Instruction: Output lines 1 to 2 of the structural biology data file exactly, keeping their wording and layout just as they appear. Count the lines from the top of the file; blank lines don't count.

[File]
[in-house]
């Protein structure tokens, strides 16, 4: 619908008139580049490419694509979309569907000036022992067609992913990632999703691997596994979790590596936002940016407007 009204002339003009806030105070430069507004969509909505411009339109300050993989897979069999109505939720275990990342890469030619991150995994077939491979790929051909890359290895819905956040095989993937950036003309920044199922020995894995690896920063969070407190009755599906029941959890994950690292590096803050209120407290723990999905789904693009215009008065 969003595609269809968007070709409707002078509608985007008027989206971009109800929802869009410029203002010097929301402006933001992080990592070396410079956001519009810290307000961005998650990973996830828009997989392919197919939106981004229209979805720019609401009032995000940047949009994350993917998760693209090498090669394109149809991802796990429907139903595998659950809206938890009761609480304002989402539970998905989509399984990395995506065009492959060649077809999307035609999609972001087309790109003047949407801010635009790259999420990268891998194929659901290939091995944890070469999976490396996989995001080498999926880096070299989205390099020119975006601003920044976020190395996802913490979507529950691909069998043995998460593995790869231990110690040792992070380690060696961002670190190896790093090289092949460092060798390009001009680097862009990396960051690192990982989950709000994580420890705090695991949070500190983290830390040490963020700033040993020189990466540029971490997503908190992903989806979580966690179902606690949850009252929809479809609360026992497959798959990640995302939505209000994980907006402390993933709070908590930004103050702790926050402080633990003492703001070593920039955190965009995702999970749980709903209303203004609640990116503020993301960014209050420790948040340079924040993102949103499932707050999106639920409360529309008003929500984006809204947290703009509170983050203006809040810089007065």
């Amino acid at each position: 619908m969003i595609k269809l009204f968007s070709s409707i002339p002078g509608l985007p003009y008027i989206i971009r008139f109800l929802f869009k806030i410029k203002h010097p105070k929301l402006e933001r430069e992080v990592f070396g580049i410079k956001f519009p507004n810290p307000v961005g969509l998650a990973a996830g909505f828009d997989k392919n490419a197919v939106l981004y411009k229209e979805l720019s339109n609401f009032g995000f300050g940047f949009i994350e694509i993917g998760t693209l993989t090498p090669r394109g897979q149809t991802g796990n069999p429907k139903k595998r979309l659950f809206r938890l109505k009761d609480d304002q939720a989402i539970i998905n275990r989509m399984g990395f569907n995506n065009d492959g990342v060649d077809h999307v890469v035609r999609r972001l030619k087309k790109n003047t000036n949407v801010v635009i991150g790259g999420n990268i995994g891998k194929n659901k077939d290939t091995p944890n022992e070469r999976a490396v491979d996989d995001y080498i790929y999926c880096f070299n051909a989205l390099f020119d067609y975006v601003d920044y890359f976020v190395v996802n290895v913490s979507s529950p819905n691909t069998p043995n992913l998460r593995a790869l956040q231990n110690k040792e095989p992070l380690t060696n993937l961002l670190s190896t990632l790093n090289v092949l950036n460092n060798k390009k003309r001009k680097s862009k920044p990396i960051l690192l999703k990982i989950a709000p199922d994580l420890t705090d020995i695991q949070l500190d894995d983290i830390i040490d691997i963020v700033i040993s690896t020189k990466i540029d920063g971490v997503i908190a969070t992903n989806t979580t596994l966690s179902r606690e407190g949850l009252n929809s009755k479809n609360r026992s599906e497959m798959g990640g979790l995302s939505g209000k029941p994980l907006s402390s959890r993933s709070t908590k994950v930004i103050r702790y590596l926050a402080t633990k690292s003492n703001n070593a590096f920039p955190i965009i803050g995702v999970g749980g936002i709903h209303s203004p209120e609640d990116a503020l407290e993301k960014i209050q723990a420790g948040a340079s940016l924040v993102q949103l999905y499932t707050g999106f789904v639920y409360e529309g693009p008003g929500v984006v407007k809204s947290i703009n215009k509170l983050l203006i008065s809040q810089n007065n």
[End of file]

[in-house]
């Protein structure tokens, strides 16, 4: 619908008139580049490419694509979309569907000036022992067609992913990632999703691997596994979790590596936002940016407007 009204002339003009806030105070430069507004969509909505411009339109300050993989897979069999109505939720275990990342890469030619991150995994077939491979790929051909890359290895819905956040095989993937950036003309920044199922020995894995690896920063969070407190009755599906029941959890994950690292590096803050209120407290723990999905789904693009215009008065 969003595609269809968007070709409707002078509608985007008027989206971009109800929802869009410029203002010097929301402006933001992080990592070396410079956001519009810290307000961005998650990973996830828009997989392919197919939106981004229209979805720019609401009032995000940047949009994350993917998760693209090498090669394109149809991802796990429907139903595998659950809206938890009761609480304002989402539970998905989509399984990395995506065009492959060649077809999307035609999609972001087309790109003047949407801010635009790259999420990268891998194929659901290939091995944890070469999976490396996989995001080498999926880096070299989205390099020119975006601003920044976020190395996802913490979507529950691909069998043995998460593995790869231990110690040792992070380690060696961002670190190896790093090289092949460092060798390009001009680097862009990396960051690192990982989950709000994580420890705090695991949070500190983290830390040490963020700033040993020189990466540029971490997503908190992903989806979580966690179902606690949850009252929809479809609360026992497959798959990640995302939505209000994980907006402390993933709070908590930004103050702790926050402080633990003492703001070593920039955190965009995702999970749980709903209303203004609640990116503020993301960014209050420790948040340079924040993102949103499932707050999106639920409360529309008003929500984006809204947290703009509170983050203006809040810089007065």